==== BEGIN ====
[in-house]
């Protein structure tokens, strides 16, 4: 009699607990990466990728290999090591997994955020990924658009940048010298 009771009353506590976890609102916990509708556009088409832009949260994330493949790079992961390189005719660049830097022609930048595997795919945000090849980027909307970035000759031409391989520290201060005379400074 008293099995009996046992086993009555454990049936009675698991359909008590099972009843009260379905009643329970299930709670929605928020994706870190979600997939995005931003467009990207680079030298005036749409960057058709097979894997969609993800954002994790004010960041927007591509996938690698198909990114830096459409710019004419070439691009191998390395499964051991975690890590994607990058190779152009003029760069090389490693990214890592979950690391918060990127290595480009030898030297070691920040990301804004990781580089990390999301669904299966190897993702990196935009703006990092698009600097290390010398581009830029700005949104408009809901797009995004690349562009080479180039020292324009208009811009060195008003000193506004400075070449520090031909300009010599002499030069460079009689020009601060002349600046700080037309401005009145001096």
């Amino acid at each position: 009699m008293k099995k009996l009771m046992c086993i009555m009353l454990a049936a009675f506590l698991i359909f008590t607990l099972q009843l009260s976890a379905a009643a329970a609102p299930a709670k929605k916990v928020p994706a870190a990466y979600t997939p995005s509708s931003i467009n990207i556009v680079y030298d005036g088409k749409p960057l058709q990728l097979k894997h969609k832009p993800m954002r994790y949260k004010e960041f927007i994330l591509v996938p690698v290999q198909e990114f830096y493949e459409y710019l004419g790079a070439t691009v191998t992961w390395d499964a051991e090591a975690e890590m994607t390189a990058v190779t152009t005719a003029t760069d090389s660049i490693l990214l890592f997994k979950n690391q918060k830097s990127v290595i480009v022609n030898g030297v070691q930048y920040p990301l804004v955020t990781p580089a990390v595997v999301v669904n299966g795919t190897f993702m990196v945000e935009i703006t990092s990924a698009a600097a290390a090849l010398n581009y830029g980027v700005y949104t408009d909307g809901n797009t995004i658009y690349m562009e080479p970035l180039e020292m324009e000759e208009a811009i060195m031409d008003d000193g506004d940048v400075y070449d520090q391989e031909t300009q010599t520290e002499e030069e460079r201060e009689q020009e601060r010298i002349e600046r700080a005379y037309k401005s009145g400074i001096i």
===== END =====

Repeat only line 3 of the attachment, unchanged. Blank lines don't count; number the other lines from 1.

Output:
């Amino acid at each position: 009699m008293k099995k009996l009771m046992c086993i009555m009353l454990a049936a009675f506590l698991i359909f008590t607990l099972q009843l009260s976890a379905a009643a329970a609102p299930a709670k929605k916990v928020p994706a870190a990466y979600t997939p995005s509708s931003i467009n990207i556009v680079y030298d005036g088409k749409p960057l058709q990728l097979k894997h969609k832009p993800m954002r994790y949260k004010e960041f927007i994330l591509v996938p690698v290999q198909e990114f830096y493949e459409y710019l004419g790079a070439t691009v191998t992961w390395d499964a051991e090591a975690e890590m994607t390189a990058v190779t152009t005719a003029t760069d090389s660049i490693l990214l890592f997994k979950n690391q918060k830097s990127v290595i480009v022609n030898g030297v070691q930048y920040p990301l804004v955020t990781p580089a990390v595997v999301v669904n299966g795919t190897f993702m990196v945000e935009i703006t990092s990924a698009a600097a290390a090849l010398n581009y830029g980027v700005y949104t408009d909307g809901n797009t995004i658009y690349m562009e080479p970035l180039e020292m324009e000759e208009a811009i060195m031409d008003d000193g506004d940048v400075y070449d520090q391989e031909t300009q010599t520290e002499e030069e460079r201060e009689q020009e601060r010298i002349e600046r700080a005379y037309k401005s009145g400074i001096i």